Day 1570 Sunday 1st February
Once again we were in a backpacker bus being shipped from A to B, we are really missing the independence that having one’s own transport brings. I used to notice the guys with large carrying packs and think how easy it must be to book your passage, stow the bag and watch the scenery roll by without a worry of flat tyres or breakdowns. The reality of it is a headache of trying to get to your destination, get away from it when you want and not get stuck because your tour or something gets back in the evening, on the departure day, so you have to stay another half a week to wait for the next bus. One of the warehouse workers said to us when we were crating the KTM he did not understand how we travelled in foreign countries, I said that’s all we had to contend with, no job, no house no concerns, only with day to day living, fuel for bikes and us, place for our heads at night and a frontier crossing once every few weeks.
The tar turned to gravel at the Chilean border which was not a surprise as it is often that way between frontiers as no government understandably wants the expense of maintaining it. Judging by the amount of ruts and potholes it did not even see a grader that often. We huddled outside the border post waiting for our traveling companions, who were a little faster in getting off the bus than us. While they collected the required stamp out of the country so we could get in the building and out of the cold wind, that threatened to blow the fluffy white dog that fussed around people’s feet, often getting trod on, signalled with a high-pitched yelp.
The immigration guys were very co-operative in stamping our passports where we wanted, us trying to save space because when we eventually leave Chile we would have a total of eight stamps crossing countries. Thankfully they only stamp it and not put a full-page entry and exit voucher in the book.
About twenty km from the Argentinian entry point we came to a tee junction with a tar road. No signs on that road to signify that the gravel road led to the border, not very helpful if you’re trying to get out!
We were dropped at the main bus station which gave us a pleasant twenty minuet walk to the hostel. Where we ‘greeted’ by a very ‘funky’ Argentinian young woman who spoke full of Latin American slang and generally treated us like idiots. Maybe we are but I still would treat customers with courtesy, if not with respect. The room was warm, had a private shower room and was very clean, with hot water.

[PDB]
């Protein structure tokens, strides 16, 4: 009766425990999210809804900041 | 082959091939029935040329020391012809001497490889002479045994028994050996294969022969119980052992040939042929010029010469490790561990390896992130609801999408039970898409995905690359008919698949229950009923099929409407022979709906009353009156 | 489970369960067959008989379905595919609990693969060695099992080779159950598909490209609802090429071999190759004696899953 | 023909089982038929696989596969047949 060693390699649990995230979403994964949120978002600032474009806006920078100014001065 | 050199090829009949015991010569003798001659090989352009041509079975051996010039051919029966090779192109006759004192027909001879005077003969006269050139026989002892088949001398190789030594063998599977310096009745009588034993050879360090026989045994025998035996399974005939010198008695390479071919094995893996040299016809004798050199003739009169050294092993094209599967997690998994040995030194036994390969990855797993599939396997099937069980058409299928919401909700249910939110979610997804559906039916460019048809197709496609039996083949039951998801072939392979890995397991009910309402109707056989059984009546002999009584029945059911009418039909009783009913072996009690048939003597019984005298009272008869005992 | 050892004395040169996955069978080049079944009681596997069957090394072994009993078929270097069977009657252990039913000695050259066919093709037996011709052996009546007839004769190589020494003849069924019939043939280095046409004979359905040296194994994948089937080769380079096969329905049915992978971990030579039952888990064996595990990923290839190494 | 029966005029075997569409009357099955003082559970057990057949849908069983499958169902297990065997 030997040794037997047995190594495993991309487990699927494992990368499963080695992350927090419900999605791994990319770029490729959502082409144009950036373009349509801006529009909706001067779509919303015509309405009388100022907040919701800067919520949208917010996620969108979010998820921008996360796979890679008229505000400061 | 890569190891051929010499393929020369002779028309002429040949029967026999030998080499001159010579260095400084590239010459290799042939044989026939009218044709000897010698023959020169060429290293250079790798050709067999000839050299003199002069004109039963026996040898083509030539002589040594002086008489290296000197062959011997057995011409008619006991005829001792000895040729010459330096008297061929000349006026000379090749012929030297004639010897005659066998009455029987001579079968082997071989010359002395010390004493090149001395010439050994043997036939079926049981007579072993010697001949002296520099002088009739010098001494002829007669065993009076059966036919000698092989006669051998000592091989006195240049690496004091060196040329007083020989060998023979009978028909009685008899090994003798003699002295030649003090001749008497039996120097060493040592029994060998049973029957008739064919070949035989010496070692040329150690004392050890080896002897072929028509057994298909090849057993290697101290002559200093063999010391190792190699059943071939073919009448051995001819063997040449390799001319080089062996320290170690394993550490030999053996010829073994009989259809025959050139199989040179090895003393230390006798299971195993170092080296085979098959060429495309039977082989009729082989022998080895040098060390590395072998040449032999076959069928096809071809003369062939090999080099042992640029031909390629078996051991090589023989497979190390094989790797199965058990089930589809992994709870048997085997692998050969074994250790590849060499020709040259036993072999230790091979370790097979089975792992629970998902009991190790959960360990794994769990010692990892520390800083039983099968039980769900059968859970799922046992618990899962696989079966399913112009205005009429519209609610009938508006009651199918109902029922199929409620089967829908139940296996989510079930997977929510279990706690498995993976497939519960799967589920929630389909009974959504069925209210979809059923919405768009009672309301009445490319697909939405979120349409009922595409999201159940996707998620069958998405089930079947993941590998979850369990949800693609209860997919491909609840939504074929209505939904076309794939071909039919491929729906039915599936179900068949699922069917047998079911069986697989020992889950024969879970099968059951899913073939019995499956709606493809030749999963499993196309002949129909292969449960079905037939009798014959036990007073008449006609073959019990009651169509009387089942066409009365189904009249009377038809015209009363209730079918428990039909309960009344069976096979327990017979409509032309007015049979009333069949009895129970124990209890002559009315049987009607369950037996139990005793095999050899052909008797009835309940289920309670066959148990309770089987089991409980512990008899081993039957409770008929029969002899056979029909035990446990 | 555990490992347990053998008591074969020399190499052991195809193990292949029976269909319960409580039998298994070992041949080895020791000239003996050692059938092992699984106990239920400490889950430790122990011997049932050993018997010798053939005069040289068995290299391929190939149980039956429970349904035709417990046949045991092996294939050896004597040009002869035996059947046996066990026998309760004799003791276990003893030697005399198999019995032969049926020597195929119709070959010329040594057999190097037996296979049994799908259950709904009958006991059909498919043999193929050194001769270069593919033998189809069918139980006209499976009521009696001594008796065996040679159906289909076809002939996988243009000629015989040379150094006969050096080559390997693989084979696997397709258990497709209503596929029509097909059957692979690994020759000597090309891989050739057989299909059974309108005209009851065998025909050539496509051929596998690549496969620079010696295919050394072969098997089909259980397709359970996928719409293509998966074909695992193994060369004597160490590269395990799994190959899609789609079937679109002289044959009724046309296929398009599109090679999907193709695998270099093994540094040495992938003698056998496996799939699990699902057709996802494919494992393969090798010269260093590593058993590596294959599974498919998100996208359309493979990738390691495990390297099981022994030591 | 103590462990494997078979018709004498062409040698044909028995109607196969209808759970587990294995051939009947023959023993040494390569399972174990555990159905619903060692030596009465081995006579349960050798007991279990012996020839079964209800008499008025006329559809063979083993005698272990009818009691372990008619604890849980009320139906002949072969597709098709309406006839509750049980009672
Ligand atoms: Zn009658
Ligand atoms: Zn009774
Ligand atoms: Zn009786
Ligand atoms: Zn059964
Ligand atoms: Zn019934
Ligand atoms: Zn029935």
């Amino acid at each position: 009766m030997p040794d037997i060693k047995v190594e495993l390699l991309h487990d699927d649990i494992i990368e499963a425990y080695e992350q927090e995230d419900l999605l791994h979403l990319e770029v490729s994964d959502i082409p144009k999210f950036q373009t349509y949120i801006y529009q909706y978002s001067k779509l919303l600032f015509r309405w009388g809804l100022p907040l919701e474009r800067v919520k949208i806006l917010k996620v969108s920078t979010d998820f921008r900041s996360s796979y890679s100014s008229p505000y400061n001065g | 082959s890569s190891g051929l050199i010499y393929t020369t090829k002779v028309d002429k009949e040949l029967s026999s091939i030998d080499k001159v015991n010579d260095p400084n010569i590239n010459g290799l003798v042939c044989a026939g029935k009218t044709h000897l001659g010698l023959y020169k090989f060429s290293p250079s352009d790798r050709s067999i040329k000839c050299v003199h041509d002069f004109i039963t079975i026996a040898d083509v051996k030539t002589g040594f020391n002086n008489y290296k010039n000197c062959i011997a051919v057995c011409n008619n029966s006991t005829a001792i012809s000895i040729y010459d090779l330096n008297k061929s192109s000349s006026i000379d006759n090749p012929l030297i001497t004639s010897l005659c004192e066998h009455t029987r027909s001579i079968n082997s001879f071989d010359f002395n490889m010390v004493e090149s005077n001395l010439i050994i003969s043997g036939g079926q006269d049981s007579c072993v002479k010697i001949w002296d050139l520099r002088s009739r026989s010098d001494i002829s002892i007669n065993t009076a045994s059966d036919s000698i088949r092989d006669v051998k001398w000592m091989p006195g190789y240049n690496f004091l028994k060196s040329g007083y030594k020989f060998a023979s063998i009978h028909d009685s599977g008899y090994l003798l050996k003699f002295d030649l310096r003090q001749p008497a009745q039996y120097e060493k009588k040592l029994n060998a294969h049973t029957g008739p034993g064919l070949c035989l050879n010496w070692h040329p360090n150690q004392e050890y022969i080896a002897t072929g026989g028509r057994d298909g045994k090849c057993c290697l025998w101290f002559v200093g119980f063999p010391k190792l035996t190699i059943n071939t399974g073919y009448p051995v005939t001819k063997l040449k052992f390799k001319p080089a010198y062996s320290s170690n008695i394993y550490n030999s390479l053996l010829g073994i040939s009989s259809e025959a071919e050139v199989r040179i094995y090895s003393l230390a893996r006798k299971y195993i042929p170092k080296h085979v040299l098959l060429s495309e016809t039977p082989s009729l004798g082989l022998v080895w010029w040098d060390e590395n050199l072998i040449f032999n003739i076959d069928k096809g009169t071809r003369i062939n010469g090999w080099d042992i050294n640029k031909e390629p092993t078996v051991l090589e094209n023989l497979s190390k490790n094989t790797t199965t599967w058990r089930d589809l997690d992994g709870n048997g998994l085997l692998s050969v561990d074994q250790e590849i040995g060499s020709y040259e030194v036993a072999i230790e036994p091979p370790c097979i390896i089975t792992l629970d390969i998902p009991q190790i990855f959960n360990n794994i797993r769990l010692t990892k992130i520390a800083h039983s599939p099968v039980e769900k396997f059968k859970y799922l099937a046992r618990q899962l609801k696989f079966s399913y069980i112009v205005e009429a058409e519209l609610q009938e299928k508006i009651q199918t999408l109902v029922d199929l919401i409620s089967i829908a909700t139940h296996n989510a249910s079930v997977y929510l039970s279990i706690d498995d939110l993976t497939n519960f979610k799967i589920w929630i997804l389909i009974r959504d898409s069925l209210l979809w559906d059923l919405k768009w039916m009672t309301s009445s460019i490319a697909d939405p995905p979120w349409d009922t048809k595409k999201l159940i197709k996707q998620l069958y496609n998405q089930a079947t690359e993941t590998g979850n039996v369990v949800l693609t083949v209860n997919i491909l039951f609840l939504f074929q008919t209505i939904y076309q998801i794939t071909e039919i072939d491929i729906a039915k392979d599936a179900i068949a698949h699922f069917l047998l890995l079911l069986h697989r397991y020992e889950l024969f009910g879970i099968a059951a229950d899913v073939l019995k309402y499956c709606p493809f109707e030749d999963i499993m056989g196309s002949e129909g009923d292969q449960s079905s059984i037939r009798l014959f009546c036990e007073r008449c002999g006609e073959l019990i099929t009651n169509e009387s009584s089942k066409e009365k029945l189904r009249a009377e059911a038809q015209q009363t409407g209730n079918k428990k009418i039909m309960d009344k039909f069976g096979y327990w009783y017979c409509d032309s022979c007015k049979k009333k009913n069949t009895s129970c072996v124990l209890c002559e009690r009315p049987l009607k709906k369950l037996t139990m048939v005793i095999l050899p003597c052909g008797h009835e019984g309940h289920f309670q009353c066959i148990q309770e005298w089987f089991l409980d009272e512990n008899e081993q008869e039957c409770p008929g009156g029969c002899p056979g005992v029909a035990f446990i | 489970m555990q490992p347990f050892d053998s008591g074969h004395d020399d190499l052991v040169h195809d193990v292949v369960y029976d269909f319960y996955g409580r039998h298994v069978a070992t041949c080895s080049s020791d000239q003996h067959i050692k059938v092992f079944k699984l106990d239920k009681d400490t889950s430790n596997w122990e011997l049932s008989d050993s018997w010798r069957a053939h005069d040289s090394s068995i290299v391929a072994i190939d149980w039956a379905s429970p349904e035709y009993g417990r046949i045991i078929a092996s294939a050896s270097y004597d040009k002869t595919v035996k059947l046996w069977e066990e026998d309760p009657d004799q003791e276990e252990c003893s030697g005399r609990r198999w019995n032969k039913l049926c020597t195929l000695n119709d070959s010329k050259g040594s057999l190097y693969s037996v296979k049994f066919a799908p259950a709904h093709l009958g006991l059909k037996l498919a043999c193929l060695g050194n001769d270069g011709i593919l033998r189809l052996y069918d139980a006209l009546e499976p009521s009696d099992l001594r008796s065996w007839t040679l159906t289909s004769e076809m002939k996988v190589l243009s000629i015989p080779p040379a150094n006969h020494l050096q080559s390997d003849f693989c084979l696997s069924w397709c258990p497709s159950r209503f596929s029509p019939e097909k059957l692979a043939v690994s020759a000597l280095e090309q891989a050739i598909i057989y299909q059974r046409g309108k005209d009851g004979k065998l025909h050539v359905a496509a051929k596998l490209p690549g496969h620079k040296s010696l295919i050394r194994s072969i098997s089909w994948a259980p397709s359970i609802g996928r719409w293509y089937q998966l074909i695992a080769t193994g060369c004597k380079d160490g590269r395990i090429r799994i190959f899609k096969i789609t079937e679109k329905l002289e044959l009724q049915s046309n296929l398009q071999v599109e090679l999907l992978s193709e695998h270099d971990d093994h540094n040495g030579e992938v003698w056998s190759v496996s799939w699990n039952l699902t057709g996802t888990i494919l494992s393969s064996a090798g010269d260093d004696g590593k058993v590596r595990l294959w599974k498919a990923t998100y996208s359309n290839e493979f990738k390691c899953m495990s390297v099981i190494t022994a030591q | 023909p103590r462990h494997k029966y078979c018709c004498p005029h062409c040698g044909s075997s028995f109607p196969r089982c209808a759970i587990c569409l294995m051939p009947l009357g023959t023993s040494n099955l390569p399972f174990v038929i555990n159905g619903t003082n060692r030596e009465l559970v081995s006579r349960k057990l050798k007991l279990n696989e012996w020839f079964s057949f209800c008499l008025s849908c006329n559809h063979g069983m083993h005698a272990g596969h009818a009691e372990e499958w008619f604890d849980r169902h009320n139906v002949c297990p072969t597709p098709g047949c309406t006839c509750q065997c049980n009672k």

Day 1571 Monday 2nd February.
Having not had enough of glaciers we booked another tour on the back of what we had been told at Bellavista hostel in Natales. So to Glacier Moreno a seven kilometre wide, thirty long and sixty metres high monolith of five hundred year old ice. This time a long mini bus drive and an hour on a boat, sat at the foot of this monster. Three time we witnessed a large lump, maybe fifty or one hundred tons topple in slow motion into the water. It was difficult to judge the weight and size due to two hundred meters that separated us. I tried to compare the six cubic metre bucket on the loader which held at most eleven tons. After our boat we walked the labyrinth of walkways and staircases that switch back and forth in front of the ice. Nine hundred steps up or down the guide told us most firmly. You go down you must come up… The face was in a shallow arrow-head, southerly and northerly faces. We walked down to almost fjord level and stood in awe of the shades of blue and white that ice produced as the sun struck the surface. Apparently caused by the density and how much air was trapped in it, less dense I guess. But the more weight that had been on it made it more dense. (less air? As more or less, you can’t compress water).
While mulled over what the guide had said, a few large limps fell and Diane started to shoot a video. Then quite large bit fell from under a shelf, leaving a hole. The expanse above maybe two hundred meters wide forty metres high cracked and creaked, a side tower fell with a huge crash. Then silence, apart from falls way back up the ice we could not see, but imagined on what we had just seen. As she filmed on the two hundred meter wide expanse fell slowly into the water causing a huge wave to wash out across the divide toward us. We were situated back up the opposing hillside out of waters reach. But if you were down there it all occurred so quick you would not outrun it, scary. Tsunami style….. We hung around for three-quarters of an hour but the whole mass had gone quiet, so we wandered back to the bus. Great day out.
Day 1572 Tuesday 3rd February
Left Calafate for Arenas via a bus swap at Natales. Arriving in town late we struggled to buy some pasta for supper. Along with pre-made tomato sauce as we were too bushed to cook properly. Just as well as there was no stove in the ‘fully equipped kitchen. Micro pasta, sauce with cheese on top, yum.